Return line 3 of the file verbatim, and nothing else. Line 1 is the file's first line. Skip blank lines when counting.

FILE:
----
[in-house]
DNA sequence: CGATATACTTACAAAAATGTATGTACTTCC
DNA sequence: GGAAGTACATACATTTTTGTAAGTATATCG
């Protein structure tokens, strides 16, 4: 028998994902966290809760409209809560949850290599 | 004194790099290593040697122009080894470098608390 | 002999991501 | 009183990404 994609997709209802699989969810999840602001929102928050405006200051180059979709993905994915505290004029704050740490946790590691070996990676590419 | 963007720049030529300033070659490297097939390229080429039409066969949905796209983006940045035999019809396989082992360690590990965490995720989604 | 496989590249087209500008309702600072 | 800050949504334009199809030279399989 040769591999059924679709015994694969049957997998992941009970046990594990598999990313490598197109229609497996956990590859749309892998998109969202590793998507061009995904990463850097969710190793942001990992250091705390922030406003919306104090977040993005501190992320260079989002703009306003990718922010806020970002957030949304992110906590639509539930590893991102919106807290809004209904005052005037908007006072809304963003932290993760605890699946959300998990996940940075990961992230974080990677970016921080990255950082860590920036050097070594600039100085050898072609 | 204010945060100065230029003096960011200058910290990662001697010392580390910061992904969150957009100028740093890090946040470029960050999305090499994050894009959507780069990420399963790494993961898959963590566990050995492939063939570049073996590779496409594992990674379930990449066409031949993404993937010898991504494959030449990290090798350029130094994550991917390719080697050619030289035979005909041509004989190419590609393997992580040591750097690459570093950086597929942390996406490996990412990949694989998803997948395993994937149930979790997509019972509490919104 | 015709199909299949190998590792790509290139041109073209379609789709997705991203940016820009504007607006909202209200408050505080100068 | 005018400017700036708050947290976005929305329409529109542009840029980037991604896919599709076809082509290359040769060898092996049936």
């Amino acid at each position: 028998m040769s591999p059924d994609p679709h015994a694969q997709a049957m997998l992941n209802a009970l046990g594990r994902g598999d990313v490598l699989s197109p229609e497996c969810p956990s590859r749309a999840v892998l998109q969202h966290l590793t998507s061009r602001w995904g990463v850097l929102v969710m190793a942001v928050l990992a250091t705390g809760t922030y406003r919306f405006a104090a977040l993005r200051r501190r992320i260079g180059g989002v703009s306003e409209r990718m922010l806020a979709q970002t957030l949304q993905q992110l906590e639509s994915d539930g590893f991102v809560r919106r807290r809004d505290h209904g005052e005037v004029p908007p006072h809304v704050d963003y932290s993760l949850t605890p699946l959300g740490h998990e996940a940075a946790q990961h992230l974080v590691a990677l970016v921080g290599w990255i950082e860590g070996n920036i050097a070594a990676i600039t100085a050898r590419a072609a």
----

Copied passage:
DNA sequence: GGAAGTACATACATTTTTGTAAGTATATCG